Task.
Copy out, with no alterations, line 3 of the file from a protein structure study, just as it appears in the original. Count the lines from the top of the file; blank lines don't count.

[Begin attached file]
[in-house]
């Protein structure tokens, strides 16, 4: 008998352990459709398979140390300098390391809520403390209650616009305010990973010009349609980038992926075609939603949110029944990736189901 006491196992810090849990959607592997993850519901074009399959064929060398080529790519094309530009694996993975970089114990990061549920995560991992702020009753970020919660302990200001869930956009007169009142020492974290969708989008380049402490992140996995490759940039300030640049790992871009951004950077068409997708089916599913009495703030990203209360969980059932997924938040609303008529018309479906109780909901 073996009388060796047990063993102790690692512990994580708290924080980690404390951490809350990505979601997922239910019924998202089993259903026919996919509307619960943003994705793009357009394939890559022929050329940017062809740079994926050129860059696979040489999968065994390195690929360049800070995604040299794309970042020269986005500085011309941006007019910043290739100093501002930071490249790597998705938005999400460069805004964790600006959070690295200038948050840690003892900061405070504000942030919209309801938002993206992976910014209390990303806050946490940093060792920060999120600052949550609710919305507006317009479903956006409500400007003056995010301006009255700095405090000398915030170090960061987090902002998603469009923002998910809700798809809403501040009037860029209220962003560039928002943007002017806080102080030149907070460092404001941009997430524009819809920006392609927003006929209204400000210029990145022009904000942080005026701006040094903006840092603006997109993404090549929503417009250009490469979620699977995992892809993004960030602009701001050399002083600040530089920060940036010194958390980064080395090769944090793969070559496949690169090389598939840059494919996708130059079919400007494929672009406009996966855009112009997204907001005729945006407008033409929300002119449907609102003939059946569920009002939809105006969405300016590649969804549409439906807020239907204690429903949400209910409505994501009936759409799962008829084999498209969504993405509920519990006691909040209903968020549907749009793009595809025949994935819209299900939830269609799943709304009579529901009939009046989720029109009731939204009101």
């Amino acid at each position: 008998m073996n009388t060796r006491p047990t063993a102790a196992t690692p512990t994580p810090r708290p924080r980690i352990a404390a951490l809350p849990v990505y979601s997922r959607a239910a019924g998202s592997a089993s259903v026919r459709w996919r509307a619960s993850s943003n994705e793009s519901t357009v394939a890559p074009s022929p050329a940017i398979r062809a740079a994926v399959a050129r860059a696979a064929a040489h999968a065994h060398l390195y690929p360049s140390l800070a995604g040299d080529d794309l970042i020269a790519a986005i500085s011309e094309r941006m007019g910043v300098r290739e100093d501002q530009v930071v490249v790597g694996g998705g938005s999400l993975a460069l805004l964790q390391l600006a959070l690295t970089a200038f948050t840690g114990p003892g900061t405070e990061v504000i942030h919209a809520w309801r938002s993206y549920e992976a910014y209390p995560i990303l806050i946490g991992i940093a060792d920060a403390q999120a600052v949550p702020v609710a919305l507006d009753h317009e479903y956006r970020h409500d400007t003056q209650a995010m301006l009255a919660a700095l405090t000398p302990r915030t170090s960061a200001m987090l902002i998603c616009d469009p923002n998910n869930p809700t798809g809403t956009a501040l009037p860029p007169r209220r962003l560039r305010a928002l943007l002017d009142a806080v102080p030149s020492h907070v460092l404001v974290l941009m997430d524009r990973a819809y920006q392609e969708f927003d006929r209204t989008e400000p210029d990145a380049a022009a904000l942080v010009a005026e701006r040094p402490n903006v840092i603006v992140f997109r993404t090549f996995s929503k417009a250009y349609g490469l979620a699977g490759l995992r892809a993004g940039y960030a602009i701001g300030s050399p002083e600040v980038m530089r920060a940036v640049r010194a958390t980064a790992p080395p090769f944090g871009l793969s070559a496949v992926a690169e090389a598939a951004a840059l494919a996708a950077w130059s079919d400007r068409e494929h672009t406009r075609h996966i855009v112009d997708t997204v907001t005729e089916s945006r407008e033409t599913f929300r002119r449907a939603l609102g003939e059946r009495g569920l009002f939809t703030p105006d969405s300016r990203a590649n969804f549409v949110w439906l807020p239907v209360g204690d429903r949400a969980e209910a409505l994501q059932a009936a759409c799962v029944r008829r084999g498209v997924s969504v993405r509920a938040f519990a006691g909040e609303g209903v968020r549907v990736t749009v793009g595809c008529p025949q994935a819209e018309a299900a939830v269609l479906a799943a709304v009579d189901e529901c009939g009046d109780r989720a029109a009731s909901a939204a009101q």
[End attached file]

């Amino acid at each position: 008998m073996n009388t060796r006491p047990t063993a102790a196992t690692p512990t994580p810090r708290p924080r980690i352990a404390a951490l809350p849990v990505y979601s997922r959607a239910a019924g998202s592997a089993s259903v026919r459709w996919r509307a619960s993850s943003n994705e793009s519901t357009v394939a890559p074009s022929p050329a940017i398979r062809a740079a994926v399959a050129r860059a696979a064929a040489h999968a065994h060398l390195y690929p360049s140390l800070a995604g040299d080529d794309l970042i020269a790519a986005i500085s011309e094309r941006m007019g910043v300098r290739e100093d501002q530009v930071v490249v790597g694996g998705g938005s999400l993975a460069l805004l964790q390391l600006a959070l690295t970089a200038f948050t840690g114990p003892g900061t405070e990061v504000i942030h919209a809520w309801r938002s993206y549920e992976a910014y209390p995560i990303l806050i946490g991992i940093a060792d920060a403390q999120a600052v949550p702020v609710a919305l507006d009753h317009e479903y956006r970020h409500d400007t003056q209650a995010m301006l009255a919660a700095l405090t000398p302990r915030t170090s960061a200001m987090l902002i998603c616009d469009p923002n998910n869930p809700t798809g809403t956009a501040l009037p860029p007169r209220r962003l560039r305010a928002l943007l002017d009142a806080v102080p030149s020492h907070v460092l404001v974290l941009m997430d524009r990973a819809y920006q392609e969708f927003d006929r209204t989008e400000p210029d990145a380049a022009a904000l942080v010009a005026e701006r040094p402490n903006v840092i603006v992140f997109r993404t090549f996995s929503k417009a250009y349609g490469l979620a699977g490759l995992r892809a993004g940039y960030a602009i701001g300030s050399p002083e600040v980038m530089r920060a940036v640049r010194a958390t980064a790992p080395p090769f944090g871009l793969s070559a496949v992926a690169e090389a598939a951004a840059l494919a996708a950077w130059s079919d400007r068409e494929h672009t406009r075609h996966i855009v112009d997708t997204v907001t005729e089916s945006r407008e033409t599913f929300r002119r449907a939603l609102g003939e059946r009495g569920l009002f939809t703030p105006d969405s300016r990203a590649n969804f549409v949110w439906l807020p239907v209360g204690d429903r949400a969980e209910a409505l994501q059932a009936a759409c799962v029944r008829r084999g498209v997924s969504v993405r509920a938040f519990a006691g909040e609303g209903v968020r549907v990736t749009v793009g595809c008529p025949q994935a819209e018309a299900a939830v269609l479906a799943a709304v009579d189901e529901c009939g009046d109780r989720a029109a009731s909901a939204a009101q």